Abbreviations: Min. (minimum); Avr. (average); Max. (maximum); RMSSD: Root Mean Square of the Successive Differences between adjacent RR intervals in ms.; VT1 (first ventilatory threshold); VT2 (second ventilatory threshold); MAS (maximal aerobic speed).

Figure 1. Evolution of RMSSD values in the 3 test. Abbreviations: VT1 (first ventilatory threshold); VT2 (second ventilatory threshold); MAS (maximal aerobic speed); RMSSD: Root Mean Square of the Successive Differences between adjacent RR intervals in ms.; Exc: exercise; Rec: recovery; NS: Non-significant.

The RMSSD reactivation following exercise behaves in a linear way, at least for the first 30 minutes, and the slope can be calculated at any point during those 30 minutes.

The RMSSD values dropped substantially regardless of the intensity and the duration of exercise to an average value of 4 ms (Figure 1). However, once recovery has begun, we see a progressive increase in the values of the RMSSD, which is significantly faster at the intensity of VT1 than at either of the other two intensities. We agree with other authors [8] [12] who report that the recovery of the RMSSD is progressive and different depending on the intensity of exercise carried out. The main difference between the VT1 tests and the other is intensity, since TL is the same in VT2 and VT1 because the durations of both tests were adjusted according to the intensity. Other studies also find that, at lower intensities, the recovery of the RMSSD is much faster [12] [13] . The recovery of VT2 and MAS is much slower and with no significant differences, a finding also observed by other authors when carrying out tests at high intensities [15] [27] .

Therefore, it would appear that the recovery rate of the parasympathetic system after an exercise load depends mainly on the intensity of the exercise, coinciding with Stanley [5] [11] .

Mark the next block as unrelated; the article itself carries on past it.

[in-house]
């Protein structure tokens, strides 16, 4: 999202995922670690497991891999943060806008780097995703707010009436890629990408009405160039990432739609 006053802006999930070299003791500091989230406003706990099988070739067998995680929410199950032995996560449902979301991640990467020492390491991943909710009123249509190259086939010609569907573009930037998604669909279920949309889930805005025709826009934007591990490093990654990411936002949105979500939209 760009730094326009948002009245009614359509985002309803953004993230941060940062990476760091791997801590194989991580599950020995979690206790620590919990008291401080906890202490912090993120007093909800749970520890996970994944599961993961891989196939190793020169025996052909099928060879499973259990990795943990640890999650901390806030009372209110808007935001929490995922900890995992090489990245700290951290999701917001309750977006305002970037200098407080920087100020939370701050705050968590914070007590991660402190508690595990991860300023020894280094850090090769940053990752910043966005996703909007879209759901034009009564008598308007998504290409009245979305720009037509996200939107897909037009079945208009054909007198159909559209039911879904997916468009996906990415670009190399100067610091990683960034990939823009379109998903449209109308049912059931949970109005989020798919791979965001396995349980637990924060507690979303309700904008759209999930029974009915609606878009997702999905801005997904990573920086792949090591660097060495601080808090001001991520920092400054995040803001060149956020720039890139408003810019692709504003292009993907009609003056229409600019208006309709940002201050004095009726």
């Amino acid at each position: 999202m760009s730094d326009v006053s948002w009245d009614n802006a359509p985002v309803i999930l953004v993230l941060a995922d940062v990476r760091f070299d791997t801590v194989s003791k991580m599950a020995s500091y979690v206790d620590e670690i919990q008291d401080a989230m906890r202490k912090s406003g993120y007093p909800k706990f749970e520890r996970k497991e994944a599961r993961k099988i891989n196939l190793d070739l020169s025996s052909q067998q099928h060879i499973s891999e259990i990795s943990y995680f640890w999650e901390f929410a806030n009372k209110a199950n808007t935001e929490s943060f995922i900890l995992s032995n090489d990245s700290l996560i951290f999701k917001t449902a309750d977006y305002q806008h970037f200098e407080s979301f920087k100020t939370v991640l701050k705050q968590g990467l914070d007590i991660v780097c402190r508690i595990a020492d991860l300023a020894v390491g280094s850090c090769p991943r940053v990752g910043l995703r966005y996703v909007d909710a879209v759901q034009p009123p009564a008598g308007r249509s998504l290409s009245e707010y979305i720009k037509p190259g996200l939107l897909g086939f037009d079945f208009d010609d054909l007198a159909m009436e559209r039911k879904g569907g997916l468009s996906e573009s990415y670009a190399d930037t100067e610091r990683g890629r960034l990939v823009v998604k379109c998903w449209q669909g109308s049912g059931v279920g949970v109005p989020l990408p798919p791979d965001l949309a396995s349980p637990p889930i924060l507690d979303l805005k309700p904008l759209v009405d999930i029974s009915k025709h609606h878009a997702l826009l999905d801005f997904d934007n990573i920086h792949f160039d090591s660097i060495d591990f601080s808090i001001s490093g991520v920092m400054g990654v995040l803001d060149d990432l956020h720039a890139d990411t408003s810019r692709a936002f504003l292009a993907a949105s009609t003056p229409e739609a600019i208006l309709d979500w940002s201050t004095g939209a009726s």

The RMSSD recovery slope increases as the intensity of effort decreases, and vice versa. Given that RMSSD recovered faster at lower intensities, if “n” subjects who carry out the same TL undergo the almost total loss of RMSSD regardless of the load carried out [11] , but they presented different recovery slopes in their parasympathetic system. We can assume that this recovery slope is an indicator of internal training load (ITL). In other words, the greater the recovery slope, the less the internal load.

We evaluated the slope for all 30 minutes of recovery (Slope-30) and also in the first 10 minutes (Slope-10) looking for an indicator easier to measure in a real situation following training sessions. Slope-10 and Slope-30 had a very good correlation between them and showed very similar correlations with other variables. These slopes have a very low correlation with TL (as expected in a measure of ITL) and when they were compared with other internal load indicators, it was found a moderate correlation with TRIMP, but a very good inverse correlation with Borg scale which is considered one of the best indicators of ITL.